Year after year, Morocco ensures that the UN Mission for the Referendum in Western Sahara (MINURSO) does not assume its responsibilities regarding human rights. For yet another year, now 24 in total, the UN Security Council has wasted the opportunity to strengthen MINURSO by including a mandate for human rights.
Such a mandate would document abuses that are happening on a daily basis and prevent further gross violations from occurring. It would also help both parties to overcome their mutual distrust and move towards political negotiation.
We thank those who have collaborated with Adala UK this year and those members in the Occupied Territories who not only risk their own security and physical safety, but also that of their family in order to document grave human rights violations committed by Morocco. We will continue working and mobilising others until there is an end to human rights violations in Western Sahara.
Through our work over the last year, Adala UK has documented the situation with regard to human rights in Western Sahara. Areas of concern include:
* Consistent limitations on freedom of expression for those who advocate the right to self-determination for the Saharawi people. Groups who defend human rights are constantly obstructed;
* Prohibition of demonstrations and the unnecessary and excessive use of force, including against peaceful demonstrations by small groups of people;
* Regular complaints of torture and maltreatment - complaints which are rarely investigated by the Moroccan authorities;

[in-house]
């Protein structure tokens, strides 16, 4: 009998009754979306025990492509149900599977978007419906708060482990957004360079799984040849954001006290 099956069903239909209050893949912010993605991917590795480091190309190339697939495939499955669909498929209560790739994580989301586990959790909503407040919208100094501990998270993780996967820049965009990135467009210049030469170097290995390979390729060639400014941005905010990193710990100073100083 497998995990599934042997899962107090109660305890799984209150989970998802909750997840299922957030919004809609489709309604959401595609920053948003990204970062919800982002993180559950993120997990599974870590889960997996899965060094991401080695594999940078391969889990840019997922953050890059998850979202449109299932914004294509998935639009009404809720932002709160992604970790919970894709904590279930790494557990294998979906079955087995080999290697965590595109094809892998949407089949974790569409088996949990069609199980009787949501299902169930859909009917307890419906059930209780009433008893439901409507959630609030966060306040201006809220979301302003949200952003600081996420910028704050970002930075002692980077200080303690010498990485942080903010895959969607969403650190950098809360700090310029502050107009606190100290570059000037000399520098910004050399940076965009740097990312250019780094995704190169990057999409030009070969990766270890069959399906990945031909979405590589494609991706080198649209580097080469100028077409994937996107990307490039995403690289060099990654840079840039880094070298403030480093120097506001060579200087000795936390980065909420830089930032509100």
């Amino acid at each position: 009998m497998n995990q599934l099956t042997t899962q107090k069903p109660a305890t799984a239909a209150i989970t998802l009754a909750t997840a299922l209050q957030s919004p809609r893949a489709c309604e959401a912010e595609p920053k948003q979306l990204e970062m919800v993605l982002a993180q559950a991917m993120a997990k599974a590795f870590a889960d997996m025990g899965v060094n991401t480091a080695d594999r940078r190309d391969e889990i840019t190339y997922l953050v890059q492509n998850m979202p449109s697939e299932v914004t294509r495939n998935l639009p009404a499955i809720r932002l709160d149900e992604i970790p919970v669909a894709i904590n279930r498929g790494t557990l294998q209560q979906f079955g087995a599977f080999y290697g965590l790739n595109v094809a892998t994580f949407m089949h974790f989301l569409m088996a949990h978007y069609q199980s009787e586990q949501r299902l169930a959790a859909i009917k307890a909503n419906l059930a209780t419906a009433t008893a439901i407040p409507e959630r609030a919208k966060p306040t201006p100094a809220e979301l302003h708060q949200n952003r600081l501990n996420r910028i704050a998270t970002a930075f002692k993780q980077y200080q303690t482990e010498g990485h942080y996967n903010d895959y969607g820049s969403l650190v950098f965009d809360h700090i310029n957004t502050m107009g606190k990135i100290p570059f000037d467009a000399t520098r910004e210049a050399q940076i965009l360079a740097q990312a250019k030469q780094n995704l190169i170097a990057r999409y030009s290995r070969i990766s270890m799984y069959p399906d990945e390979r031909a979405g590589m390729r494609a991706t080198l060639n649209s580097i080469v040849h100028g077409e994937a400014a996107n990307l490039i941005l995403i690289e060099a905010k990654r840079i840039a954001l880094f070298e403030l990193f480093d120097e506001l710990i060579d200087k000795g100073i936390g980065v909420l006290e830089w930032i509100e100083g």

* Regular prosecutions of civilian Saharawis at military tribunals, breaking international law;
* No evidence of the Moroccan authorities' offering an explanation regarding the whereabouts of hundreds of people who were forcibly disappeared in the 1970s and 1980s.
Adala UK believes it is necessary to have an independent mechanism to monitor human rights in Western Sahara. MINURSO should finally be expanded to include this essential role and we will continue to press for such an expansion. We will not give up. We continue to ask UN Security Council member states to support the independent human rights monitoring in Western Sahara.
The Moroccan armed forces invaded Western Sahara in 1975 (the Green March), annexing it after the Spanish walked out of their last colony in northern Africa and promptly sent thousands of Moroccan citizens southwards to repopulate the territory, altering the ethnic and nationality balance.
In 1991 the UNO brokered a peace agreement between the Moroccan armed forces and the Polisario Liberation Front, under which the UNO and Morocco promised to organise a referendum on self-determination. Morocco has since blocked and stalled at every turn, defying international law. Meanwhile around 200,000 Saharawi refugees brave the stark conditions of the Algerian desert in Tindouf, across the border.
How many angels are there on the tip of the needle? This question is just as pointless as an attempt to find an answer to the question of how many NATO missiles there are in Europe